Having asked that question and getting an answer that they believe means you will never require sponsorship, many employers never bring the issue up again during the interview process.  They are, therefore, surprised when after they make you an employment offer and you fill out the legal offer paperwork, they discover that you do indeed need sponsorship eventually.  Over and over again, we have seen companies withdraw offers over this issue!

So how should you disclose your sponsorship status to employers?

  1. If a question is asked about sponsorship as part of an online application process for a full-time position or an internship that is clearly part of an internship-to-fulltime process, we recommend that you answer “Yes” that you will need sponsorship.  You may disagree, arguing that you can work during your OPT period without sponsorship, but again, that isn’t what companies mean by the question.  As you might expect, answering “Yes” may make it less likely that you will be invited for an interview.  But, our experience is that while you might get an interview by answering “No,” you will not get the job.  If a company is not willing to sponsor, they will still not be willing to sponsor even after an interview and offer, but they will be angry that you wasted their time.
  2. If the question of sponsorship is not asked either as part of the online application or by the employer in person, we recommend that you disclose your need for eventual fulltime sponsorship no later than before you accept a second-round interview or before the first interview to be held on the employers’ campus.  Many American employers do not understand the sponsorship needs of international students, and they don’t like to be surprised with this information late in the hiring process.  When surveyed, employers say that disclosing your status will not necessarily mean that you will be eliminated from the hiring process, but they also make clear that they prefer to know early in the hiring process!
  3. If the question is asked in regard to an internship that is clearly free-standing (i.e., not likely leading to a fulltime position), you may choose to answer “No.”  Even in this case, however, we encourage you to disclose the fact that you would require sponsorship for a fulltime position by at least the second interview.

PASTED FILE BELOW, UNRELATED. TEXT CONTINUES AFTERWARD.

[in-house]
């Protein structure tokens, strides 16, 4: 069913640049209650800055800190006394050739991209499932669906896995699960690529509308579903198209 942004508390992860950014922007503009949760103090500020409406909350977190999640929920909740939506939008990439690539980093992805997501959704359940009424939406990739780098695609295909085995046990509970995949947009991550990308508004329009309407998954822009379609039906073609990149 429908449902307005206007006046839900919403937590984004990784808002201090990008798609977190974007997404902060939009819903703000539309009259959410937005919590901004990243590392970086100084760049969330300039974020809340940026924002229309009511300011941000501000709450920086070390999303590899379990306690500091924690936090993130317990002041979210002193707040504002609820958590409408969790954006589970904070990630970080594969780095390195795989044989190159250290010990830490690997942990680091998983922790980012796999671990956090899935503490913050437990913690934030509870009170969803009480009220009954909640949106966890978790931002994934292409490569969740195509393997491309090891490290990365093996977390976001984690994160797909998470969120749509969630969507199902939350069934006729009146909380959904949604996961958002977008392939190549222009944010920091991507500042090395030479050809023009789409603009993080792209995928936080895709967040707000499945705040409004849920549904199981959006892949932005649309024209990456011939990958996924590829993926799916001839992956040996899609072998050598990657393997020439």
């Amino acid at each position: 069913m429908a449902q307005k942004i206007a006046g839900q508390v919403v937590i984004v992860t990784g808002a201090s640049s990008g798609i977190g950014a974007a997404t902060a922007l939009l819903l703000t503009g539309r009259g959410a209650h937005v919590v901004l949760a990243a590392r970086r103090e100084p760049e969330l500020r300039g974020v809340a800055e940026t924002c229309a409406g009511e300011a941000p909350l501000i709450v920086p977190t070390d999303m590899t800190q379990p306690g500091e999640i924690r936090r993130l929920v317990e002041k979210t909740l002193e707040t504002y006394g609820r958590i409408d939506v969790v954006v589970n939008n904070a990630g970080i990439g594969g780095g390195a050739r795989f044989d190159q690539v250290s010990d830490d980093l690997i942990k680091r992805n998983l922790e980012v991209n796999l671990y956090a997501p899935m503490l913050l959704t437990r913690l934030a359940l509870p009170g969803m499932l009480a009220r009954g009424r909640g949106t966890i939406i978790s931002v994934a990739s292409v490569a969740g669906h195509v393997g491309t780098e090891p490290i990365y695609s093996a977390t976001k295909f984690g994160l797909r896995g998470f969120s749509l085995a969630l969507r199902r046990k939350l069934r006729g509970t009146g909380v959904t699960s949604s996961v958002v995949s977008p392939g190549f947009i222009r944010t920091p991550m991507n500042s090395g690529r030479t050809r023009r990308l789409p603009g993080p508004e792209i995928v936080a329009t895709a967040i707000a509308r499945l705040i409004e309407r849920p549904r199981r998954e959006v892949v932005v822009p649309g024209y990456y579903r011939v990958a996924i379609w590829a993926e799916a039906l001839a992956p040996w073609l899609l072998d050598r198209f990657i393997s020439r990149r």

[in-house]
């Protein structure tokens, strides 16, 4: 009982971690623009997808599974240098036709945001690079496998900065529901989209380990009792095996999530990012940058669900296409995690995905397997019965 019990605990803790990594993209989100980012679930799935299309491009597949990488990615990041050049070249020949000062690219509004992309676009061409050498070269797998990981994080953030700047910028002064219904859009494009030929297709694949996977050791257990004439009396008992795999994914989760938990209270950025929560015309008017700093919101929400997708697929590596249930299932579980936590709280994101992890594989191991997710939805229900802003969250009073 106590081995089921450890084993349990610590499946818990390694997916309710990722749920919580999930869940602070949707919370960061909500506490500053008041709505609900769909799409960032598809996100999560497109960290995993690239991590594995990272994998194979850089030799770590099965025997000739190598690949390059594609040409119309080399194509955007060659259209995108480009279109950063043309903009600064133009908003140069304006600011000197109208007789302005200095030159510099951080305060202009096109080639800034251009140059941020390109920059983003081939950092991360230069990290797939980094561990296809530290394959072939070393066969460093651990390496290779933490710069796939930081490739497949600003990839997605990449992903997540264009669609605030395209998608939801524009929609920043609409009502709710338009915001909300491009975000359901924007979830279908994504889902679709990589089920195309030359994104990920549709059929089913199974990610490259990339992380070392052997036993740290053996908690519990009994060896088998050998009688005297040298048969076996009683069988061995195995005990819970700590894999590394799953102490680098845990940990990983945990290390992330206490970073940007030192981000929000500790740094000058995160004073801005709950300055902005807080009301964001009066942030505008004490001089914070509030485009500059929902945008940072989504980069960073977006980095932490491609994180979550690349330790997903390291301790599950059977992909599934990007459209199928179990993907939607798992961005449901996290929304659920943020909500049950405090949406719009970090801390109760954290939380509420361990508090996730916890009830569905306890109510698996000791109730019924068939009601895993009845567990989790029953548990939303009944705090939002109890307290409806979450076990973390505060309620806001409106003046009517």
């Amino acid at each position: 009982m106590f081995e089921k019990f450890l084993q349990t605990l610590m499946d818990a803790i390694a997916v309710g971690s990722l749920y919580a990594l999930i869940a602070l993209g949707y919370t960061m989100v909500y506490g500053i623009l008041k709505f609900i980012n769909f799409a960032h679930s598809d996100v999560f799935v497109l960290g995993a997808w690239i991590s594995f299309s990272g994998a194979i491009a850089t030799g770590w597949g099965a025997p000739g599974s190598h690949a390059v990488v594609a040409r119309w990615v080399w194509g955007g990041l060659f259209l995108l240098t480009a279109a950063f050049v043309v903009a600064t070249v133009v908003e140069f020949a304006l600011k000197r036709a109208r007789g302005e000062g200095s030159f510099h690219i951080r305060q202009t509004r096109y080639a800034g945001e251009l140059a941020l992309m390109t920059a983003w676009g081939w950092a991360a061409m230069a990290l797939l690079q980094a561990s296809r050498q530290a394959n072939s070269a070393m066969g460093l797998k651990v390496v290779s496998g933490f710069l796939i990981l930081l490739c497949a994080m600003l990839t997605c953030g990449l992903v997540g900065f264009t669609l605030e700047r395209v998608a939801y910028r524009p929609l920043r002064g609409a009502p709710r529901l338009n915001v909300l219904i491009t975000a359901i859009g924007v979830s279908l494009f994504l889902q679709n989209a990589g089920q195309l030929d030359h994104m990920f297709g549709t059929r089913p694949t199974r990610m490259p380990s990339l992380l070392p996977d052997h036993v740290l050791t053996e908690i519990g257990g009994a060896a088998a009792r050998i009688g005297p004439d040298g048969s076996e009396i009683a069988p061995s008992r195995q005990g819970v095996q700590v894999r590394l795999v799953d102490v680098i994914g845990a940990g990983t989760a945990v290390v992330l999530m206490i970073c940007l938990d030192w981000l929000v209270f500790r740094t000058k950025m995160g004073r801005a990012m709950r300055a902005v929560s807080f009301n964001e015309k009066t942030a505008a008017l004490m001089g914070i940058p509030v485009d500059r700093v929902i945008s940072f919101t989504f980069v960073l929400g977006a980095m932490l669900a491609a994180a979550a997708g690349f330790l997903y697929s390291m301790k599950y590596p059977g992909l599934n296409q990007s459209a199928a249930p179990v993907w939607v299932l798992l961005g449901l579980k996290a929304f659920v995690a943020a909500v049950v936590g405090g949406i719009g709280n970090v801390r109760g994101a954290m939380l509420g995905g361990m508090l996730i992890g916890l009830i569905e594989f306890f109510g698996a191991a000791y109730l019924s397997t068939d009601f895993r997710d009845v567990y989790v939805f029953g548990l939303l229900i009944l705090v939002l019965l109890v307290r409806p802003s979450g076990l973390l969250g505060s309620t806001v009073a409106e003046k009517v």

Disclosure language that you can use:

I’m very excited to accept your offer for a second-round interview.  I really enjoyed learning more about your company during the first-round interview and I’m very interested in the possibility for working for your company.  I want to make sure before we proceed, however, that you understand:

  1. That while you would have to do nothing extra to hire me as an intern, if you were to want to keep me on as a fulltime long-term employee, you would need to take steps to sponsor a work visa for me after X months of work.
  2. That while I am able to work for you fulltime for X months with you doing anything extra, after that number of months, you would need to sponsor a work visa for me.

If the company asks what is involved in sponsoring a work visa, you could share that it’s a process of filing paperwork with the U.S. government, that generally lawyers are required to prepare the paperwork, and that there is a fee to file the paperwork.  In general the process often costs between $2,000 and $6,000

If they have questions beyond that, encourage them to talk to an immigration attorney and/or to look at the US immigration website: https://www.uscis.gov/eir/visa-guide/h-1b-specialty-occupation/understanding-h-1b-requirements

Companies that have hired University of Minnesota international candidates

Companies that have hired University of Minnesota international candidates

Company Lists

Please note that just because a company has hired international candidates in the past does not automatically mean that they are still open to hiring international candidates or that they will be open to your major or your degree level.  At the same time, the fact that a company does not appear on this list does not mean that the company is closed to hiring international candidates.  They may have hired too few for us to include them on this list, or they may only hire occasionally for a really outstanding candidate, or they may have recently changed their policies and may now be open where in the past they were not.

If you’re interested in more specific information on employers that hire from your college or major, see a counselor in your college’s career center.

U.S. Companies that Have Historically Hired International Students for Internships from the University of Minnesota from at Least One of Our Colleges from at Least One Degree Level

  • 3M
  • Allianz Life Insurance
  • Amazon Corporation
  • Cummins
  • Deloitte
  • Deloitte Consulting
  • Ecolab
  • Epicor Software
  • E&Y
  • KPMG
  • Mayo Clinic
  • Metropolitan Council
  • Minnesota Department of Transportation
  • Northstar Fire Protection
  • OATI
  • Pinnacle Light Industrial, LLC
  • PwC
  • Quetico Partners
  • Seagate
  • Siemens
  • Symantec
  • TCF Bank
  • TE Connectivity
  • The Toro Company
  • Turk, Inc.
  • Sogeti
  • RBC Wealth Management
  • IBM Software Group
  • Hennepin County
  • Electrolux Major Appliances
  • Chart Industries
  • Archer Point LLC
  • Ameriprise Financial
  • Amazon

Companies that Have Historically Hired International Students for Full-Time Roles from the University of Minnesota from at Least One of Our Colleges from at Least One Degree Level

  • Amazon
  • Archer Point
  • Capital One
  • Chart Industries
  • CHS
  • Cummins
  • Dell
  • Deloitte
  • Discover
  • Dish Network
  • Ecolab
  • E&Y
  • Google
  • Inovalon
  • KPMG
  • Lamex Foods
  • Medtronic
  • Microsoft
  • Morgan Stanley
  • Northstar Fire Protection
  • OATI
  • PwC
  • Rockwell Automation
  • Symantec
  • Starkey Hearing
  • University of Minnesota